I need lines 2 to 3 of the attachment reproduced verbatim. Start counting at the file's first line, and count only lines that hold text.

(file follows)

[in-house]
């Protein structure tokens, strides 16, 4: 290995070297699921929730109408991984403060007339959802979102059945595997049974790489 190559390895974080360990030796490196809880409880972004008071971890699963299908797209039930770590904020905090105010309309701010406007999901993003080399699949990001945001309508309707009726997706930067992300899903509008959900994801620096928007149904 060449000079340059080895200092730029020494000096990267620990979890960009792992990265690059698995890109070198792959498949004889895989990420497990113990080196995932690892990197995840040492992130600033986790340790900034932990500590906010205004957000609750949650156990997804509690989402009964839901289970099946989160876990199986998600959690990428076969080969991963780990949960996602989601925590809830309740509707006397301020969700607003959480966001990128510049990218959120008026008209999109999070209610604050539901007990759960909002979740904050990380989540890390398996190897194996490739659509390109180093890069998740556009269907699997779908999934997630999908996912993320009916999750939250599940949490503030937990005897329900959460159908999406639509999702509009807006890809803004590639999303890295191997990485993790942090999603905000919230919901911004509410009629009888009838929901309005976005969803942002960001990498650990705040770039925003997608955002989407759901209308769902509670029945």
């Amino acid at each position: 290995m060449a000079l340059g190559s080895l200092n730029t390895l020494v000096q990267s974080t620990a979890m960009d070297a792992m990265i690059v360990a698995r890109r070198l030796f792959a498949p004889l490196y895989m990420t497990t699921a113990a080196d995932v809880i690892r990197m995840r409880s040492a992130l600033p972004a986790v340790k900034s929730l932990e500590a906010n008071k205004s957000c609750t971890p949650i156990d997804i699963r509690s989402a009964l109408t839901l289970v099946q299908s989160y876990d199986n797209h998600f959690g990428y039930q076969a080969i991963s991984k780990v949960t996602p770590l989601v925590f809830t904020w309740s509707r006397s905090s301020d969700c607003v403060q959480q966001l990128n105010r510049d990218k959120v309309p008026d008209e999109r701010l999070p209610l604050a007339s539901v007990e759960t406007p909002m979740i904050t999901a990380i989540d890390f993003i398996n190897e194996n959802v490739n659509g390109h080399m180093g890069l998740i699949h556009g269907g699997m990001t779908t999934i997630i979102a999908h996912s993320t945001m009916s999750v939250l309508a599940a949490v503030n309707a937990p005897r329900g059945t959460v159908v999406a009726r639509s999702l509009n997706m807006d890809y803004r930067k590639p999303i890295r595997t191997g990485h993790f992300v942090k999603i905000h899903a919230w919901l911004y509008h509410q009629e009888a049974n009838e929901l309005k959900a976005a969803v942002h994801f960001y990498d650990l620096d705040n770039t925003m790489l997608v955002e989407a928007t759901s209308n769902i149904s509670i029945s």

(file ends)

């Protein structure tokens, strides 16, 4: 290995070297699921929730109408991984403060007339959802979102059945595997049974790489 190559390895974080360990030796490196809880409880972004008071971890699963299908797209039930770590904020905090105010309309701010406007999901993003080399699949990001945001309508309707009726997706930067992300899903509008959900994801620096928007149904 060449000079340059080895200092730029020494000096990267620990979890960009792992990265690059698995890109070198792959498949004889895989990420497990113990080196995932690892990197995840040492992130600033986790340790900034932990500590906010205004957000609750949650156990997804509690989402009964839901289970099946989160876990199986998600959690990428076969080969991963780990949960996602989601925590809830309740509707006397301020969700607003959480966001990128510049990218959120008026008209999109999070209610604050539901007990759960909002979740904050990380989540890390398996190897194996490739659509390109180093890069998740556009269907699997779908999934997630999908996912993320009916999750939250599940949490503030937990005897329900959460159908999406639509999702509009807006890809803004590639999303890295191997990485993790942090999603905000919230919901911004509410009629009888009838929901309005976005969803942002960001990498650990705040770039925003997608955002989407759901209308769902509670029945």
């Amino acid at each position: 290995m060449a000079l340059g190559s080895l200092n730029t390895l020494v000096q990267s974080t620990a979890m960009d070297a792992m990265i690059v360990a698995r890109r070198l030796f792959a498949p004889l490196y895989m990420t497990t699921a113990a080196d995932v809880i690892r990197m995840r409880s040492a992130l600033p972004a986790v340790k900034s929730l932990e500590a906010n008071k205004s957000c609750t971890p949650i156990d997804i699963r509690s989402a009964l109408t839901l289970v099946q299908s989160y876990d199986n797209h998600f959690g990428y039930q076969a080969i991963s991984k780990v949960t996602p770590l989601v925590f809830t904020w309740s509707r006397s905090s301020d969700c607003v403060q959480q966001l990128n105010r510049d990218k959120v309309p008026d008209e999109r701010l999070p209610l604050a007339s539901v007990e759960t406007p909002m979740i904050t999901a990380i989540d890390f993003i398996n190897e194996n959802v490739n659509g390109h080399m180093g890069l998740i699949h556009g269907g699997m990001t779908t999934i997630i979102a999908h996912s993320t945001m009916s999750v939250l309508a599940a949490v503030n309707a937990p005897r329900g059945t959460v159908v999406a009726r639509s999702l509009n997706m807006d890809y803004r930067k590639p999303i890295r595997t191997g990485h993790f992300v942090k999603i905000h899903a919230w919901l911004y509008h509410q009629e009888a049974n009838e929901l309005k959900a976005a969803v942002h994801f960001y990498d650990l620096d705040n770039t925003m790489l997608v955002e989407a928007t759901s209308n769902i149904s509670i029945s």